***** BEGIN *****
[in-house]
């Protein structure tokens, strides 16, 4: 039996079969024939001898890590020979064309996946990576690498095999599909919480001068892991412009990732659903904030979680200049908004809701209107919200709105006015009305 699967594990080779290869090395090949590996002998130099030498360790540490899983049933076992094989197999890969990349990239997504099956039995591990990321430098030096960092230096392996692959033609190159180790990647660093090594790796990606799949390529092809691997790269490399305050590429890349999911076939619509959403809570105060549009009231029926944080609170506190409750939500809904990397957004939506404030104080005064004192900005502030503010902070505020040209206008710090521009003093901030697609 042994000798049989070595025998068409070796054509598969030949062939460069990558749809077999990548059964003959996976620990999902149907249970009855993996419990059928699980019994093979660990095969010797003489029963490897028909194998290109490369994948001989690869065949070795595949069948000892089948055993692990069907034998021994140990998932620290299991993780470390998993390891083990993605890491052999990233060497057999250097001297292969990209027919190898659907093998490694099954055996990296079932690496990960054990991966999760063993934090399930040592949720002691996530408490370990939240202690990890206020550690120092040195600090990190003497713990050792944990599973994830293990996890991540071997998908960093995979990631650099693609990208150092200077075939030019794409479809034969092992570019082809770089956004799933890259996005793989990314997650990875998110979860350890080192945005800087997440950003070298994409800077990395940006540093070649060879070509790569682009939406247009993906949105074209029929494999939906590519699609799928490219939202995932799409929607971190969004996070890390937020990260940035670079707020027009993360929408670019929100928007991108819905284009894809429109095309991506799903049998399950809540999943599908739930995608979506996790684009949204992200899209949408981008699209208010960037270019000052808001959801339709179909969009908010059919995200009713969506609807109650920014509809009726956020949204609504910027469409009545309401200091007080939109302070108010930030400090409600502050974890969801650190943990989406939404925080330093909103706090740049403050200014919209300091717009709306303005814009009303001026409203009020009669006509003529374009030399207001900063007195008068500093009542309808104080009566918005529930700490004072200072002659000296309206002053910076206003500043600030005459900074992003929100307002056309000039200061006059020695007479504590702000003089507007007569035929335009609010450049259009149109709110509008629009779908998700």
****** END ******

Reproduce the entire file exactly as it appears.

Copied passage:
[in-house]
């Protein structure tokens, strides 16, 4: 039996079969024939001898890590020979064309996946990576690498095999599909919480001068892991412009990732659903904030979680200049908004809701209107919200709105006015009305 699967594990080779290869090395090949590996002998130099030498360790540490899983049933076992094989197999890969990349990239997504099956039995591990990321430098030096960092230096392996692959033609190159180790990647660093090594790796990606799949390529092809691997790269490399305050590429890349999911076939619509959403809570105060549009009231029926944080609170506190409750939500809904990397957004939506404030104080005064004192900005502030503010902070505020040209206008710090521009003093901030697609 042994000798049989070595025998068409070796054509598969030949062939460069990558749809077999990548059964003959996976620990999902149907249970009855993996419990059928699980019994093979660990095969010797003489029963490897028909194998290109490369994948001989690869065949070795595949069948000892089948055993692990069907034998021994140990998932620290299991993780470390998993390891083990993605890491052999990233060497057999250097001297292969990209027919190898659907093998490694099954055996990296079932690496990960054990991966999760063993934090399930040592949720002691996530408490370990939240202690990890206020550690120092040195600090990190003497713990050792944990599973994830293990996890991540071997998908960093995979990631650099693609990208150092200077075939030019794409479809034969092992570019082809770089956004799933890259996005793989990314997650990875998110979860350890080192945005800087997440950003070298994409800077990395940006540093070649060879070509790569682009939406247009993906949105074209029929494999939906590519699609799928490219939202995932799409929607971190969004996070890390937020990260940035670079707020027009993360929408670019929100928007991108819905284009894809429109095309991506799903049998399950809540999943599908739930995608979506996790684009949204992200899209949408981008699209208010960037270019000052808001959801339709179909969009908010059919995200009713969506609807109650920014509809009726956020949204609504910027469409009545309401200091007080939109302070108010930030400090409600502050974890969801650190943990989406939404925080330093909103706090740049403050200014919209300091717009709306303005814009009303001026409203009020009669006509003529374009030399207001900063007195008068500093009542309808104080009566918005529930700490004072200072002659000296309206002053910076206003500043600030005459900074992003929100307002056309000039200061006059020695007479504590702000003089507007007569035929335009609010450049259009149109709110509008629009779908998700």